I had the pleasure last weekend of playing in the Freda Bennett carnival, an annual gathering of women "of a certain age" keen to play hockey, catch up with friends, lament, at times, that all the promises we made at the end of last season, promises to get fit, to learn some new skills, etc, were packed away with our kitbags and ignored.
More than 380 women, ranging from their early 30s to close to 70, came from around Canberra and further afield. Teams from Sydney and Newcastle, the South Coast and areas out west ecstatic to finally be able to get some hockey in after competitions were scrambled due to COVID.
It was a super weekend, finally being able to see old friends, bringing new ones together to play in our team. And, by the way, we ended up winning our division, I scored a couple of goals, saved one cracker, and my knees held up okay, so, all in all, a pretty good weekend.
It was late in the afternoon, I was procrastinating about going home, a few celebratory sherbets had been had and I was in no rush, when finally it was time to go and I decided on a quick toilet stop before I did.
As I entered the toilets I could hear a young girl sobbing, her breathing was strained, and she was obviously in some distress. I asked her if she was okay and she was brave enough to say she wasn't and that she was anxious because she had to go out and coach her young team for their game which was due to start.
Maybe because I had had a celebratory sherbet (we won, did I mention that?) or maybe because I love hockey, or maybe because I have a soft spot for teenagers who are brave enough to admit everything is not okay, I told her I would come out and help her and that everything would be okay.
The dear little thing was obviously struggling and before half-time her father came over and gently took her away.
So I stepped in and tried to rally her young team, helping them with interchanges and tactics, and then it occurred to me I was helping them with something else as well.
They were the loveliest bunch of young women, not all of them were terribly interested in the idea of playing hockey, to be honest. But we've all had teenagers who are keen to catch up with some friends on a Sunday afternoon and if it means playing hockey together, so be it.
I got talking to them about how it's perfectly okay if hockey is not their thing. Just go back on and give me five good minutes and come back off and we'll have another chat before you go back on. Hockey is a pretty simple game when you break it down like that.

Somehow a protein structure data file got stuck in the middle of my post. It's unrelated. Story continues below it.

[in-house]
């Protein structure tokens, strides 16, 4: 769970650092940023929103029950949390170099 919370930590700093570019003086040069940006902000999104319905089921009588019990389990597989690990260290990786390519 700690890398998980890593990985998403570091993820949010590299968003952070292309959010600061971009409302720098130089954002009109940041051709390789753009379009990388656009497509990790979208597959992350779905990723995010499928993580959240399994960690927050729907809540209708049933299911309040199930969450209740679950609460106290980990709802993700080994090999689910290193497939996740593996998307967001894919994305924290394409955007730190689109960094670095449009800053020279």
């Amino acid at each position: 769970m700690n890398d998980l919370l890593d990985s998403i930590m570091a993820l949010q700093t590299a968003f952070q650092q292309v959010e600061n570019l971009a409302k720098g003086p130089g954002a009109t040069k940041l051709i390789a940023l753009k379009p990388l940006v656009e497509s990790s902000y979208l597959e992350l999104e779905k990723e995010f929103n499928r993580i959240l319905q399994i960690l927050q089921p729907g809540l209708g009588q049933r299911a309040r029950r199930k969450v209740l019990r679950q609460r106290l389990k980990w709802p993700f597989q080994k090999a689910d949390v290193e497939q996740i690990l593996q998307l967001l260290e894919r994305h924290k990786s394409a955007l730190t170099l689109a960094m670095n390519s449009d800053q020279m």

I got them talking about how important it is to find your thing. Some of them loved music and art and other sports, or their pets and hanging out with their friends. A lot can be learned about people in a few minutes on a sideline, you just have to listen, and sometimes, I know because my own teenagers tell me, as a teenager you feel as though no one is listening.
There was one particular girl who started crying when I was asking her about her thing. My maternal instincts took over and I hugged her and this girl hugged me back, crying into my shoulder about how lonely and out of it she feels at home and at school. How her parents tell her her younger sister is the better player and she's just a bit useless and how she hates feeling so inadequate.
I grabbed her little tear-stained face in my hands and told her that people will always try and bring you down and sometimes those you think should have your back will not actually have your back and there will be times where you do feel completely alone. And that's all completely normal. She regrouped and went back on the field with some resolve.
I posted something on my Facebook page when I got home that night, one of those chance encounters that you feel needs documenting at the time.
Close to 200 people liked the post, close to 60 people left a comment, mostly about how I wasn't quite as crazy as I felt after the event. I wasn't looking for validation, for me it was more a post about how sometimes we need to step out of our comfort zone and help a stranger, particularly young women who perhaps share a love of a sport, who are brave enough to step up and coach, brave enough to hug someone and speak their truth.
My hockey friends have done this for me over the years, I've done it for them, and nothing made me happier than the response from the Hockey ACT community who are going to reach out to these young girls and see if they need some support.
I didn't post on Facebook, nor write this story, to embarrass the young women involved, moreso it was about celebrating that sense of community that comes with playing alongside strong women.
If any of these girls turn up to play Freda Bennet in about 30 years, my job is done.
I think they lost 10-0.
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